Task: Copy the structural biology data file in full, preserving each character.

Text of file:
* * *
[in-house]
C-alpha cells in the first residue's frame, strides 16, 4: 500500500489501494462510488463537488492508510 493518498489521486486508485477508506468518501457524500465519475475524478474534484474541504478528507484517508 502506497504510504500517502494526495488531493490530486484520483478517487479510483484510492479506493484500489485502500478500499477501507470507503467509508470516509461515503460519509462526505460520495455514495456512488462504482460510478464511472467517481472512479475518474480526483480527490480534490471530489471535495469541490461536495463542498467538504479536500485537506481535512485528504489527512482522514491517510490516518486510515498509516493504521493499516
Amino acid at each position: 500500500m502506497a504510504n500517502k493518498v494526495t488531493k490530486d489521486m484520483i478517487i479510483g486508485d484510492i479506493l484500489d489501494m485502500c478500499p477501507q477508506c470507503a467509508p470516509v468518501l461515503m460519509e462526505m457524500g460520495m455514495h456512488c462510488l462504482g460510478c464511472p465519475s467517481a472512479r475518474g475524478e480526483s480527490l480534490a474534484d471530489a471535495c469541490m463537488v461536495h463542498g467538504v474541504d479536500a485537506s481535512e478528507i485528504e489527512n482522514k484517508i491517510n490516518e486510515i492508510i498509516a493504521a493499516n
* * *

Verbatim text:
[in-house]
C-alpha cells in the first residue's frame, strides 16, 4: 500500500489501494462510488463537488492508510 493518498489521486486508485477508506468518501457524500465519475475524478474534484474541504478528507484517508 502506497504510504500517502494526495488531493490530486484520483478517487479510483484510492479506493484500489485502500478500499477501507470507503467509508470516509461515503460519509462526505460520495455514495456512488462504482460510478464511472467517481472512479475518474480526483480527490480534490471530489471535495469541490461536495463542498467538504479536500485537506481535512485528504489527512482522514491517510490516518486510515498509516493504521493499516
Amino acid at each position: 500500500m502506497a504510504n500517502k493518498v494526495t488531493k490530486d489521486m484520483i478517487i479510483g486508485d484510492i479506493l484500489d489501494m485502500c478500499p477501507q477508506c470507503a467509508p470516509v468518501l461515503m460519509e462526505m457524500g460520495m455514495h456512488c462510488l462504482g460510478c464511472p465519475s467517481a472512479r475518474g475524478e480526483s480527490l480534490a474534484d471530489a471535495c469541490m463537488v461536495h463542498g467538504v474541504d479536500a485537506s481535512e478528507i485528504e489527512n482522514k484517508i491517510n490516518e486510515i492508510i498509516a493504521a493499516n